Titans coach Mike Vrabel taking 'callus' approach to avoid injuries (again) during offseason workouts

NASHVILLE, Tenn. -- New Tennessee Titans linebacker Azeez Al-Shaair noticed the messages on the walls when he walked into the team facility for the first time. One, in particular, stood out.

"They had a sign on the wall that was talking about expectations," Al-Shaair said. "In the expectations, you see conditioning as one of them. You're just like, 'Ah, that looks good.' But, conditioning here, it's real. We're doing a lot."

The conditioning work is being done with an eye on the injury bug that has ravaged the Titans over the past two seasons.

In 2021, the Titans used an NFL-record 91 different players. Tennessee followed up with 86 last season.

Titans coach Mike Vrabel identified two different approaches Tennessee has considered to break the trend of extensive injuries.

"Do you want to be a blister, or do you want to be a callus?" Vrabel asked after the season in January. "Do you want to keep working through every day and get your volume up, so that you can withstand the volume and the rigors of the season? That would be a callus.

"Or do you want to be a blister and feel some discomfort, pull back, wait until you feel good, then come back, do it for a couple of days, and you're going to keep feeling that way?"

In more simple terms, sometimes teams work to get guys in shape by doing just enough, then they scale it back to avoid injuries. Whereas other teams keep pushing beyond the limit to build that callus -- a tough mindset.

New offensive lineman Daniel Brunskill believes the physical, grind-it-out style the Titans have is more fitting for the callus approach. The challenging workouts are designed with the hope that going the extra mile in conditioning now will allow the Titans to go longer than their opponents during the season.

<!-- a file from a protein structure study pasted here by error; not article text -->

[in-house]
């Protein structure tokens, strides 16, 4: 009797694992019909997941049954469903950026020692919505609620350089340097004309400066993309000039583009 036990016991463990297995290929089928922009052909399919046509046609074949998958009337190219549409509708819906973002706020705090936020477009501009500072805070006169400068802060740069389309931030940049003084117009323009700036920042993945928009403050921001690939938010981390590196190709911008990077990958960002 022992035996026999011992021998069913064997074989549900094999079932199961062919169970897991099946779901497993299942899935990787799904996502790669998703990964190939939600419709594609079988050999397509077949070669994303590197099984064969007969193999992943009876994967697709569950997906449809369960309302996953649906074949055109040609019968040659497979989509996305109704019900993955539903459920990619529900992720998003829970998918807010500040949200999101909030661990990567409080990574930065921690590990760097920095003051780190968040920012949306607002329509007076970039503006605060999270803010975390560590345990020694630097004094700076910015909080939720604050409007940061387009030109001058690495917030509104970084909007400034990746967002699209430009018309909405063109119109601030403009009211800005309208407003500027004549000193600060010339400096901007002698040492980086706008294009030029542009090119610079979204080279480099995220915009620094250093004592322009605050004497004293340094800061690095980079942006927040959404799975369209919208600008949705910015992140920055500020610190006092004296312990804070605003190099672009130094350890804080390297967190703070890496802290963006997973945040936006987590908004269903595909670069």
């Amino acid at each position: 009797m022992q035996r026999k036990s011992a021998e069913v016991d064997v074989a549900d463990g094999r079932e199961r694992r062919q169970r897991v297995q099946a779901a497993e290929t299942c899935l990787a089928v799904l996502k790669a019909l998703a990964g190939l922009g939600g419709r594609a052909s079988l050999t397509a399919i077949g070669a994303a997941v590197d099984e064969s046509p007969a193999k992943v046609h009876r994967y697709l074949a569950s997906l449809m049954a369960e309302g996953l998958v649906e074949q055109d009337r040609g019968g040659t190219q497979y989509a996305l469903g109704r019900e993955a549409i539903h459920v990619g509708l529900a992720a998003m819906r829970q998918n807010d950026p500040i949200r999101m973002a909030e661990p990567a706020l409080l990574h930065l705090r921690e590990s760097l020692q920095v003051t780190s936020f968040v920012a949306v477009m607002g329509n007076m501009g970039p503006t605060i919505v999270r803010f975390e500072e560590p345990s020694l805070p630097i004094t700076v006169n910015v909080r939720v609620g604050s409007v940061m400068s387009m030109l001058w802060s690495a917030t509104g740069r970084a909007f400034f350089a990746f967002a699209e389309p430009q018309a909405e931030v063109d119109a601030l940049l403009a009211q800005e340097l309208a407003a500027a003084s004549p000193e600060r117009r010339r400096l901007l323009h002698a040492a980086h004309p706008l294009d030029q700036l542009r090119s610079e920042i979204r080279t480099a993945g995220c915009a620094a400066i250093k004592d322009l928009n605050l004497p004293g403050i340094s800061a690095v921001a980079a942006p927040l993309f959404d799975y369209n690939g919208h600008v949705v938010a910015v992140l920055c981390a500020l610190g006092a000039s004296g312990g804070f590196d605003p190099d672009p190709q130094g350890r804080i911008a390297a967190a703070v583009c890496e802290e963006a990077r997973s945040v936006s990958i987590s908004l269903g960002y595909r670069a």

That wasn't the case last year, especially on offense when the Titans averaged an NFL-worst 5.5 points per game in the second half. By contrast, Tennessee's offense averaged a league-high 14.9 second-half points in 2019, and its 14.2-point average was fifth in 2020 before dropping to 10.8 in 2021.

How are the Titans working to get better?

"Everything is speed off the ball," Brunskill said. "How fast can we get into the defense with no false steps? Conditioning helps with that, it helps us work our tempo."

Al-Shaair says he has seen a lot of growth physically, as the 25-year-old feels it has been a long time since he was in this kind of shape.

The same can be said for second-year wideout Treylon Burks, who is expected to be the team's No. 1 receiver this season. Burks had a rough start last year when he didn't make it through the first day of rookie minicamp because of complications with asthma.

The offseason conditioning is critical for Burks, who remained in Nashville to train.

"My biggest thing was not repeating what I did last year coming into the offseason," Burks said. "That's why I've been here. Just making sure that I'm running in the heat so when I do get that feeling, I know how to control it now."

Burks added that he has been working with Titans director of sports medicine Todd Toriscelli and running with the strength coaches in addition to tweaking his diet. Burks was noticeably more confident when he spoke to the media Tuesday. A video of the workouts on the Titans' team site showed Burks pushing the other receivers and finishing the drill.

The team sled relay races are one of the things that Brunskill has enjoyed the most.

That's natural for an offensive lineman. But for a quarterback -- especially one who has been the team's starter since 2019?

"We're doing the sleds, and I see Ryan [Tannehill] -- who's played 12 years in this league -- doing the same thing I'm doing," Al-Shaair said. "It's a different mentality. You understand how it translates."

Al-Shaair added that the approach to conditioning is different from anything he has done before as he heads into his fifth season in the NFL, joking that at times he has asked himself, "What the hell is going on?"

New Titans cornerback Sean Murphy-Bunting agreed.

"We come out here and work hard every day doing a lot of things other teams aren't doing at this time," said Murphy-Bunting, who helped the Tampa Bay Buccaneers win a Super Bowl in the 2020 season. "We're pushing sleds on Mondays! You come out here, and it feels like you're working for something."

It seems the Titans players are buying into Vrabel's callus-building approach even if it comes during the voluntary portion of workouts. The next step for the Titans will come Tuesday, when they hit the field for OTAs.